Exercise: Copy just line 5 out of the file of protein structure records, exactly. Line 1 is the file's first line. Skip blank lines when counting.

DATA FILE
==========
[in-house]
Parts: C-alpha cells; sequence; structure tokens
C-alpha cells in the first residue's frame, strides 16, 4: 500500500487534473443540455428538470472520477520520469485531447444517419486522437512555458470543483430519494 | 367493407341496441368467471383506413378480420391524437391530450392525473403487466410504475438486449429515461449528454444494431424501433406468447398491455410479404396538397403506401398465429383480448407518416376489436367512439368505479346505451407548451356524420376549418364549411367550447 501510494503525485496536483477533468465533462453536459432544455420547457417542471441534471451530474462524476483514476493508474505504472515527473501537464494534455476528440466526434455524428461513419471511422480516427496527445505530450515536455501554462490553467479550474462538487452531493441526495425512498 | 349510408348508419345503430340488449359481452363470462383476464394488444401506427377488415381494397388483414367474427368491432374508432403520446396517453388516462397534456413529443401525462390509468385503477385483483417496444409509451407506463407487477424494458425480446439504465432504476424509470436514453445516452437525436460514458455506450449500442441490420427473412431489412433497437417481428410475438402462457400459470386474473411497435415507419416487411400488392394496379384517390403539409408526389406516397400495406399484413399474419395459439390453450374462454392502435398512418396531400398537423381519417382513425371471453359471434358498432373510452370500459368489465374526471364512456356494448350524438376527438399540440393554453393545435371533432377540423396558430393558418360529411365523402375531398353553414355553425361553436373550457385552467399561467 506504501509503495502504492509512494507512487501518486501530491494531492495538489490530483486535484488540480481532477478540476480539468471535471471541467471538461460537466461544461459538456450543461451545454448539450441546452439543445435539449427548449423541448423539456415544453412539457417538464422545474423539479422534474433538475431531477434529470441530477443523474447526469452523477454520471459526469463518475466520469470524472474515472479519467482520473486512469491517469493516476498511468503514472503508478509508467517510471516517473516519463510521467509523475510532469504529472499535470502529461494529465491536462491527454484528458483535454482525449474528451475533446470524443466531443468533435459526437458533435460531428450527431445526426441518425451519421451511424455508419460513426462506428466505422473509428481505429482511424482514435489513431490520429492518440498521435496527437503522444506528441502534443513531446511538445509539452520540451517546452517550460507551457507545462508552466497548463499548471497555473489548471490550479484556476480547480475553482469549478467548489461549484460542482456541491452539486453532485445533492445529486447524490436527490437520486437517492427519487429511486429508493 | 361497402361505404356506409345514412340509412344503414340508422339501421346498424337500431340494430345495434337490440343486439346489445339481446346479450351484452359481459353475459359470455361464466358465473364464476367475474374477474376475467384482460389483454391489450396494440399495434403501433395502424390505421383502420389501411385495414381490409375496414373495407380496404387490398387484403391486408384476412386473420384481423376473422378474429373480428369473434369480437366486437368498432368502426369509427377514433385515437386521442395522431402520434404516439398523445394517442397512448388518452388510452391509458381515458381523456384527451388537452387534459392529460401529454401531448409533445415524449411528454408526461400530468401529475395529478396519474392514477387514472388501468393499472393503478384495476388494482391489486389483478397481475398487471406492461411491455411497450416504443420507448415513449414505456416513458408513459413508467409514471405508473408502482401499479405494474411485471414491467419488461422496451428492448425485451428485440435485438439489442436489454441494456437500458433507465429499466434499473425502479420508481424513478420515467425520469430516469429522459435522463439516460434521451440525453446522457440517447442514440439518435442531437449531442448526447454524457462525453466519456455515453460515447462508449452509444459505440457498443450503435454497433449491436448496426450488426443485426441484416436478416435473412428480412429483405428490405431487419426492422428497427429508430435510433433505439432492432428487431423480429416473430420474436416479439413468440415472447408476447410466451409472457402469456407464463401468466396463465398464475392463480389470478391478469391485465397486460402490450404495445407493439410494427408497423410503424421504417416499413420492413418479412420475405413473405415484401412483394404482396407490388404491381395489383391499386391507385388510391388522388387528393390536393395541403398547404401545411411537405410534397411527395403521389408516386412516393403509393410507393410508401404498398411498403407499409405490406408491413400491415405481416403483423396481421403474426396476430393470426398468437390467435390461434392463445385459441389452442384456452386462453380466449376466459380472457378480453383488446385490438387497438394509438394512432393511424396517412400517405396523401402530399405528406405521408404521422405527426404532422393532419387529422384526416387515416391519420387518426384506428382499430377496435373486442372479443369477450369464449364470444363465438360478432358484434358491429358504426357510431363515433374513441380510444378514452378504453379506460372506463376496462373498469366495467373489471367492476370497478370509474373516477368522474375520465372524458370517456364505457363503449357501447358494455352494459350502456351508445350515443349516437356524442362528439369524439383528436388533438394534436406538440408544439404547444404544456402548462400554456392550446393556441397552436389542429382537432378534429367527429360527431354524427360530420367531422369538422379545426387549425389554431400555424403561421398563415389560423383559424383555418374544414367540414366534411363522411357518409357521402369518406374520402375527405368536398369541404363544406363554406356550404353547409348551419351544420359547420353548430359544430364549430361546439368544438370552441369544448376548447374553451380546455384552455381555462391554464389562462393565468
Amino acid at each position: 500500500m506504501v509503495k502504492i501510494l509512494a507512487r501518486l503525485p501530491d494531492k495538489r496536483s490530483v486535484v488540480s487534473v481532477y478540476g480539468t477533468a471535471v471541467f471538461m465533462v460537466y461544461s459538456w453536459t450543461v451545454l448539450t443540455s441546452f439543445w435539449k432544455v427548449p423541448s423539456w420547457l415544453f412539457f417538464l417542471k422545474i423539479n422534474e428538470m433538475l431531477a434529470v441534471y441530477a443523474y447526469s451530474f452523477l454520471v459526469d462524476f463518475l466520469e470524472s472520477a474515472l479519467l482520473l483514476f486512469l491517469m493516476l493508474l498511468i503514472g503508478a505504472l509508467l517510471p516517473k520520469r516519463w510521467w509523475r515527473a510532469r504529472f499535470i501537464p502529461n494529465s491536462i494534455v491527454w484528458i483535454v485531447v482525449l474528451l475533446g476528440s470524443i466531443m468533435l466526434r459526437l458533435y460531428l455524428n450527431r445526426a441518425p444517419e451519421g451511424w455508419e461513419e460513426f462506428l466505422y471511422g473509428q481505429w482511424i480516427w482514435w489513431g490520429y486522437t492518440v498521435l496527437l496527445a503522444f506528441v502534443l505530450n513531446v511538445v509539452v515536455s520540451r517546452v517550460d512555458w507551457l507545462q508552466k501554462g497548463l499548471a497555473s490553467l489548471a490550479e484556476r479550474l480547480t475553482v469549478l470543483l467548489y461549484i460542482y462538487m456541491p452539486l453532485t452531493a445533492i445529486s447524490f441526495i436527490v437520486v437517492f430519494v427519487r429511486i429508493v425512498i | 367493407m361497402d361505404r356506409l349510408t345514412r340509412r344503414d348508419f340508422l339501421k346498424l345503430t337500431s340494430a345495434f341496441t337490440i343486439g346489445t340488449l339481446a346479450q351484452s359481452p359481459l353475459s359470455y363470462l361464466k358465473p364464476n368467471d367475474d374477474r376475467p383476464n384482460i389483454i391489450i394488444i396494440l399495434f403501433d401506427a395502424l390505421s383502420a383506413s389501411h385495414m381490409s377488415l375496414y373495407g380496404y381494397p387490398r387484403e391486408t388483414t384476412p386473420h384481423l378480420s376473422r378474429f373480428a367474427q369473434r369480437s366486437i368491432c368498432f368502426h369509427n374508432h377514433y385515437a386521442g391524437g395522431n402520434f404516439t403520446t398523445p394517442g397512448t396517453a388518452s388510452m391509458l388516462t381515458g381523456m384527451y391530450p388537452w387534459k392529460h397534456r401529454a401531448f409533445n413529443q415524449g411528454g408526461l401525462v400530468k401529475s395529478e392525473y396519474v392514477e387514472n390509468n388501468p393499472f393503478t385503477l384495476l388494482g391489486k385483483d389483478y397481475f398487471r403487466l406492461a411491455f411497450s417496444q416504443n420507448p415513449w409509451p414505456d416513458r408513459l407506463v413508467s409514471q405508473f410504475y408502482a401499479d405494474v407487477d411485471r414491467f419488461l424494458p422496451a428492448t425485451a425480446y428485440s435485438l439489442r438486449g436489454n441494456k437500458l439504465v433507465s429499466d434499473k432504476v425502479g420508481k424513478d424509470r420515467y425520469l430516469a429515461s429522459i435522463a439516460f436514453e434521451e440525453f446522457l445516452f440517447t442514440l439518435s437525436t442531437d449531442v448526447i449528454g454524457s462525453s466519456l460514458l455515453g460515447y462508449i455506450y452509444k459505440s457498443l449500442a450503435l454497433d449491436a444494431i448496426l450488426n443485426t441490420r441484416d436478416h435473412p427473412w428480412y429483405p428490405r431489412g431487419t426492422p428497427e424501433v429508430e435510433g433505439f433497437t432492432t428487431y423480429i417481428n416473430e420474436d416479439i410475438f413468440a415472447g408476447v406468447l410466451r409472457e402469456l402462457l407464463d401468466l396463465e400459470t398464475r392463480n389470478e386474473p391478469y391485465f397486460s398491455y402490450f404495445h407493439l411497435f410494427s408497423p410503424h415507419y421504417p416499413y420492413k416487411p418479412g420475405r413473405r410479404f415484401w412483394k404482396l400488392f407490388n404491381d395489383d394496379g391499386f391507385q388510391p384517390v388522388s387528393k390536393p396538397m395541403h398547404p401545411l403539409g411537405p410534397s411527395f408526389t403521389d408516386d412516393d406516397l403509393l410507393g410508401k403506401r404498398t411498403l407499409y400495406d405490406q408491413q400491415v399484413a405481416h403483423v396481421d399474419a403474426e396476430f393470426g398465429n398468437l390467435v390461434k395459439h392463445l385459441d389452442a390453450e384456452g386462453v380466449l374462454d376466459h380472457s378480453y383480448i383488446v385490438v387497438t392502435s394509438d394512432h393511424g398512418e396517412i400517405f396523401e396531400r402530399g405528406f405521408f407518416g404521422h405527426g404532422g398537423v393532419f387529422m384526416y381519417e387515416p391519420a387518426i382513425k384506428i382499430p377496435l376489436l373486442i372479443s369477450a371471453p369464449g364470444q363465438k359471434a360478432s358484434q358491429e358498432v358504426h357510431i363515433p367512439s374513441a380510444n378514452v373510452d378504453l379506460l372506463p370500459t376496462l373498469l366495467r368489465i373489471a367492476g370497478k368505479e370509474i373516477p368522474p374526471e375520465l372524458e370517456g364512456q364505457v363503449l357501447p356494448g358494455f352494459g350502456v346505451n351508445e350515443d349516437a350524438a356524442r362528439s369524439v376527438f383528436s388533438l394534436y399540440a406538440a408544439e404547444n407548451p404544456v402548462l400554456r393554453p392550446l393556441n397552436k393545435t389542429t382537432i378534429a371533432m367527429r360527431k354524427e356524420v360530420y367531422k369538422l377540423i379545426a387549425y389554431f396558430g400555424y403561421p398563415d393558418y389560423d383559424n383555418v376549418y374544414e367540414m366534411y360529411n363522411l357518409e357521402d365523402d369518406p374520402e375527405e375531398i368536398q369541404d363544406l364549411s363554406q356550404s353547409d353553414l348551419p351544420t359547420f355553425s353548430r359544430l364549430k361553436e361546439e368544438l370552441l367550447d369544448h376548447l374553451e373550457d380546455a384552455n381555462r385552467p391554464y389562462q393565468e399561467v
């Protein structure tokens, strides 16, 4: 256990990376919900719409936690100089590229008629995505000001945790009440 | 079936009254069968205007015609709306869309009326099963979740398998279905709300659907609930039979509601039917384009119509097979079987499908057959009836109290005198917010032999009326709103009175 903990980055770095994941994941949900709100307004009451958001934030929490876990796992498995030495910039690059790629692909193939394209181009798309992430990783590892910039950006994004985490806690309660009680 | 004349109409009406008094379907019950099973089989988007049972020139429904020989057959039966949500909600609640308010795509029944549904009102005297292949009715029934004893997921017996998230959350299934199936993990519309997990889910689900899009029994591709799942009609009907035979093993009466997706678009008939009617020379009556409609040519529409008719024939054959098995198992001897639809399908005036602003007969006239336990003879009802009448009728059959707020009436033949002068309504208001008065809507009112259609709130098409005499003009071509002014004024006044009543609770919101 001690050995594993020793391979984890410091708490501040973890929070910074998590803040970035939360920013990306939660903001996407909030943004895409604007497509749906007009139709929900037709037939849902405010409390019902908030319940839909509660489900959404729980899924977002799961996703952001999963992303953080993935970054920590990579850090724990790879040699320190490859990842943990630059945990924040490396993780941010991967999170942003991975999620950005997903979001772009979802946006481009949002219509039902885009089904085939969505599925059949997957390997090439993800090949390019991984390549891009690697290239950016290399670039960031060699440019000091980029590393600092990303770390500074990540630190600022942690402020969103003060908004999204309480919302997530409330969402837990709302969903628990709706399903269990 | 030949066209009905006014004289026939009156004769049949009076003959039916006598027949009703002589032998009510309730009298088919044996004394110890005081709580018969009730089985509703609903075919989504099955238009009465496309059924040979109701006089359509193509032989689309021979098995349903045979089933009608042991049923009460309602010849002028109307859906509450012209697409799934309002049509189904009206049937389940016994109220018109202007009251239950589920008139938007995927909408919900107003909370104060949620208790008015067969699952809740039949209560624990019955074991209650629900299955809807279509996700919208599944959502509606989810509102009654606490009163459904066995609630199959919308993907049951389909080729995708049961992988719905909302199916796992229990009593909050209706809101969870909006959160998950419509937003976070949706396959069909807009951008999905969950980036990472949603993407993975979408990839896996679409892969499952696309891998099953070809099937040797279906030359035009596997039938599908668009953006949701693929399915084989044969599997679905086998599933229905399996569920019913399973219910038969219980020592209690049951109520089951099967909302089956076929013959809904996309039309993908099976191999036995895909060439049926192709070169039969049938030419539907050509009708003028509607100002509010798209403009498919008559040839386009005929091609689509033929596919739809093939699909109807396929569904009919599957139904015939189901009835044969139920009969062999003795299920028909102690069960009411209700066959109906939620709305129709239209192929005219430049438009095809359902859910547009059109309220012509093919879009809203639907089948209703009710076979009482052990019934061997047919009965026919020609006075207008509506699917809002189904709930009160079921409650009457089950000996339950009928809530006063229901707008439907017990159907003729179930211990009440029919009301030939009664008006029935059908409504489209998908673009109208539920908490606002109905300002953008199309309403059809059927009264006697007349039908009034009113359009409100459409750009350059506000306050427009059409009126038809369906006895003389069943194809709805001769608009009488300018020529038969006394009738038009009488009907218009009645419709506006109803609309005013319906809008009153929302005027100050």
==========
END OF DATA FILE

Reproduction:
């Protein structure tokens, strides 16, 4: 256990990376919900719409936690100089590229008629995505000001945790009440 | 079936009254069968205007015609709306869309009326099963979740398998279905709300659907609930039979509601039917384009119509097979079987499908057959009836109290005198917010032999009326709103009175 903990980055770095994941994941949900709100307004009451958001934030929490876990796992498995030495910039690059790629692909193939394209181009798309992430990783590892910039950006994004985490806690309660009680 | 004349109409009406008094379907019950099973089989988007049972020139429904020989057959039966949500909600609640308010795509029944549904009102005297292949009715029934004893997921017996998230959350299934199936993990519309997990889910689900899009029994591709799942009609009907035979093993009466997706678009008939009617020379009556409609040519529409008719024939054959098995198992001897639809399908005036602003007969006239336990003879009802009448009728059959707020009436033949002068309504208001008065809507009112259609709130098409005499003009071509002014004024006044009543609770919101 001690050995594993020793391979984890410091708490501040973890929070910074998590803040970035939360920013990306939660903001996407909030943004895409604007497509749906007009139709929900037709037939849902405010409390019902908030319940839909509660489900959404729980899924977002799961996703952001999963992303953080993935970054920590990579850090724990790879040699320190490859990842943990630059945990924040490396993780941010991967999170942003991975999620950005997903979001772009979802946006481009949002219509039902885009089904085939969505599925059949997957390997090439993800090949390019991984390549891009690697290239950016290399670039960031060699440019000091980029590393600092990303770390500074990540630190600022942690402020969103003060908004999204309480919302997530409330969402837990709302969903628990709706399903269990 | 030949066209009905006014004289026939009156004769049949009076003959039916006598027949009703002589032998009510309730009298088919044996004394110890005081709580018969009730089985509703609903075919989504099955238009009465496309059924040979109701006089359509193509032989689309021979098995349903045979089933009608042991049923009460309602010849002028109307859906509450012209697409799934309002049509189904009206049937389940016994109220018109202007009251239950589920008139938007995927909408919900107003909370104060949620208790008015067969699952809740039949209560624990019955074991209650629900299955809807279509996700919208599944959502509606989810509102009654606490009163459904066995609630199959919308993907049951389909080729995708049961992988719905909302199916796992229990009593909050209706809101969870909006959160998950419509937003976070949706396959069909807009951008999905969950980036990472949603993407993975979408990839896996679409892969499952696309891998099953070809099937040797279906030359035009596997039938599908668009953006949701693929399915084989044969599997679905086998599933229905399996569920019913399973219910038969219980020592209690049951109520089951099967909302089956076929013959809904996309039309993908099976191999036995895909060439049926192709070169039969049938030419539907050509009708003028509607100002509010798209403009498919008559040839386009005929091609689509033929596919739809093939699909109807396929569904009919599957139904015939189901009835044969139920009969062999003795299920028909102690069960009411209700066959109906939620709305129709239209192929005219430049438009095809359902859910547009059109309220012509093919879009809203639907089948209703009710076979009482052990019934061997047919009965026919020609006075207008509506699917809002189904709930009160079921409650009457089950000996339950009928809530006063229901707008439907017990159907003729179930211990009440029919009301030939009664008006029935059908409504489209998908673009109208539920908490606002109905300002953008199309309403059809059927009264006697007349039908009034009113359009409100459409750009350059506000306050427009059409009126038809369906006895003389069943194809709805001769608009009488300018020529038969006394009738038009009488009907218009009645419709506006109803609309005013319906809008009153929302005027100050």